By Keith Kloor | May 8, 2012 12:42 pm

Some of you may be familiar with Portlandia. If not, here’s how the Oregonian describes the satirical IFC show:

It’s a comic portrayal showing a town populated by compulsively organic foodies who interrogate their restaurant server on every detail of the chicken they’re about to order; aggressive bicycle commuters; humorless proprietors of feminist bookstores; and self-righteous animal activists.

One hilarious scene comes at the beginning of season one:

It’s basically a sketch show, a send-up of the (stereotypical) unconventional residents of Portland, Oregon, who have come to reflect the city’s culture. With a little tweaking, it could just as easily be set in Berkley, California or Boulder, Colorado. As one web reviewer writes of Portlandia:

You have met some of the characters before…self involved do-gooders, aged hippies, counter culture losers, the politically correct, protect the dogs but forget the people, people variously stuck in the 70s,80s and 90s all offbeat and most amusing.

If someone were to create a spoof of today’s green culture, the self-consciously hip, do-gooder types who aim to save “mother earth” for future generations (rather than, say, the billions of people already in dire need of a helping hand), it would be called Greenlandia.

The world of Greenlandia also has many colorful, similarly zealous characters, such as No Impact Man and Julia Butterfly Hill. Others are celebrities who have greened their lifestyles on behalf of the planet. Today, green culture in America is a bit schizophrenic, embracing politically correct consumerism but also admiring righteous self-deprivation.

A big problem for the U.S. green movement is that its culture is easily parodied. For example, watch this devastating South Park episode titled, “Smug Alert.” Being associated with the green movement is now seen as problematic for some, like this person who writes at Grist:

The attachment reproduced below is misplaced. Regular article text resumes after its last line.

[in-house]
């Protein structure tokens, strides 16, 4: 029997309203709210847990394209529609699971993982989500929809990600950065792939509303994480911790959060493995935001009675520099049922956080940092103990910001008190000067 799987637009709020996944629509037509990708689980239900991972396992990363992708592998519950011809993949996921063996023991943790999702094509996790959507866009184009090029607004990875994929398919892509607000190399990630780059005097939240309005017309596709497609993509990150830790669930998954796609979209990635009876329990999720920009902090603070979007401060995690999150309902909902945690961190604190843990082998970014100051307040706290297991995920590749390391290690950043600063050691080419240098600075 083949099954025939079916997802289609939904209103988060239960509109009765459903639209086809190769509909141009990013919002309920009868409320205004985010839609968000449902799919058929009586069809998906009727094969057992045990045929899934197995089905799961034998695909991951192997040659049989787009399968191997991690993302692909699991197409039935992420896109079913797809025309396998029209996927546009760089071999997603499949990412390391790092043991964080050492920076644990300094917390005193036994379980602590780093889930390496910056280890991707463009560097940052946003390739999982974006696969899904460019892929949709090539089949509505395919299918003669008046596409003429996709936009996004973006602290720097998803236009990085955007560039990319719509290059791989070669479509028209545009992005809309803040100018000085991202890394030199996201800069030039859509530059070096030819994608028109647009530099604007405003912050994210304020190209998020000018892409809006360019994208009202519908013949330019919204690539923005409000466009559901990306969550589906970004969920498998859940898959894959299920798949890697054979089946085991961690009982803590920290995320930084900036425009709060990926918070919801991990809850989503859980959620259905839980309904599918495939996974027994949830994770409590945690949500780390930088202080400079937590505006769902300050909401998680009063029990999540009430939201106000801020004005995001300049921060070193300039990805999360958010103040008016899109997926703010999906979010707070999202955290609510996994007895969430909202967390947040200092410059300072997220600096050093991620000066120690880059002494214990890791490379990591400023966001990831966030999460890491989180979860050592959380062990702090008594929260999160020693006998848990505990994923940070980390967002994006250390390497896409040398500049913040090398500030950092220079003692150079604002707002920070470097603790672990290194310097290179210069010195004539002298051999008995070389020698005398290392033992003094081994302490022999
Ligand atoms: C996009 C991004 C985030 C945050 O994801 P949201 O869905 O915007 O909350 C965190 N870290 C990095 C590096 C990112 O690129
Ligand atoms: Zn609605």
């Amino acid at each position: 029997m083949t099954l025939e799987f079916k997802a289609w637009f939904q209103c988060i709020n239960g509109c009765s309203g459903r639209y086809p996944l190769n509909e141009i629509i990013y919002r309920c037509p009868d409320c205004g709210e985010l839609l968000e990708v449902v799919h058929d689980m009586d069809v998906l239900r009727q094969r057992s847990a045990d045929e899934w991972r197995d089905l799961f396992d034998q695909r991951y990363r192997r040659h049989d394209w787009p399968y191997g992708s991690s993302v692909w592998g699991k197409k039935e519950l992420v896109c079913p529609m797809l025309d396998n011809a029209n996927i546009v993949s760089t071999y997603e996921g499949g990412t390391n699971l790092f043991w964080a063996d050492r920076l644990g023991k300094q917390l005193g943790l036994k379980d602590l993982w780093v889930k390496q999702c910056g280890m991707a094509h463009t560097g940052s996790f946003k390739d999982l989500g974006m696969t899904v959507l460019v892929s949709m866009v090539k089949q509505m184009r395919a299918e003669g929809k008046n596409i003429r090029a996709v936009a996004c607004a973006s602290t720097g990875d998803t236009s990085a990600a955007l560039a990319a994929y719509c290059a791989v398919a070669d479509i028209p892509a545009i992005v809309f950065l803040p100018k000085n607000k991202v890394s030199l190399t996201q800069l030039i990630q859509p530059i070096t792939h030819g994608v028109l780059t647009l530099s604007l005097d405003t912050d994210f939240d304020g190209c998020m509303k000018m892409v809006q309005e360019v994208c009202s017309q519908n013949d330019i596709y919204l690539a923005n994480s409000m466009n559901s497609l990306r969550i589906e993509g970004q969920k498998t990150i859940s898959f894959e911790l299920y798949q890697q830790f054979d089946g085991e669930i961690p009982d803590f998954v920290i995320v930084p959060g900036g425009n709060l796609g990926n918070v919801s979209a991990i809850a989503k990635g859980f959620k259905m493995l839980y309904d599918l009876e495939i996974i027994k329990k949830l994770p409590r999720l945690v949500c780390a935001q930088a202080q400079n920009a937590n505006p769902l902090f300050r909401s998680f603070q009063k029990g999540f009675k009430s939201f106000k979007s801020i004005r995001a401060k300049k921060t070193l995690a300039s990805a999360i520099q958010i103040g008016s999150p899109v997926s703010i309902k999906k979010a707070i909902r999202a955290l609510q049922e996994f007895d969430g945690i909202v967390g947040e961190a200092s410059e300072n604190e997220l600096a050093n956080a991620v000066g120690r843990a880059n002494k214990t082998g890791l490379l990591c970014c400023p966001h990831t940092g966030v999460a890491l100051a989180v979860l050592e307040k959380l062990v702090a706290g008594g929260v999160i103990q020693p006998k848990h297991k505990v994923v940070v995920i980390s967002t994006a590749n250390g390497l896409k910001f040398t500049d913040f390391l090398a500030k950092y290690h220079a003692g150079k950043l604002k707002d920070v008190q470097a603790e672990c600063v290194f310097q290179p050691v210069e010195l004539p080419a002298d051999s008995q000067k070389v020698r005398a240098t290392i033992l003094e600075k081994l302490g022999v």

I believe in climate change. I ride my bike everywhere, I work at a solar company, I buy organic and local when I can. I am young, liberal, and idealistic. But I’m not an environmentalist.

In Europe, Environmentalism is a political force to contend with. In the United States, it is mocked and marginalized.

There might be a lesson for greens to take from Portlandia. One blog, noting the self-serious culture Portlandia riotously depicts, muses:

What’s interesting about this show is that it might slowly kill off some of the stories that coastal liberals live by (e.g. being ultra-attentitive to our food supply chain, radical political correctness, the gap between liberal attitudes and behaviors, etc.).  It makes a lot of those stories seem ridiculous, fringe and downright silly.

A spinoff called Greenlandia could do the same for greens and the stories they live by.

CATEGORIZED UNDER: environmentalism

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About Keith Kloor

Keith Kloor is a NYC-based journalist, and an adjunct professor of journalism at New York University. His work has appeared in Slate, Science, Discover, and the Washington Post magazine, among other outlets.From 2000 to 2008, he was a senior editor at Audubon Magazine.In 2008-2009, he was a Fellow at the University of Colorado’s Center for Environmental Journalism, in Boulder, where he studied how a changing environment (including climate change) influenced prehistoric societies in the U.S. Southwest.He covers a wide range of topics, from conservation biology and biotechnology to urban planning and archaeology.


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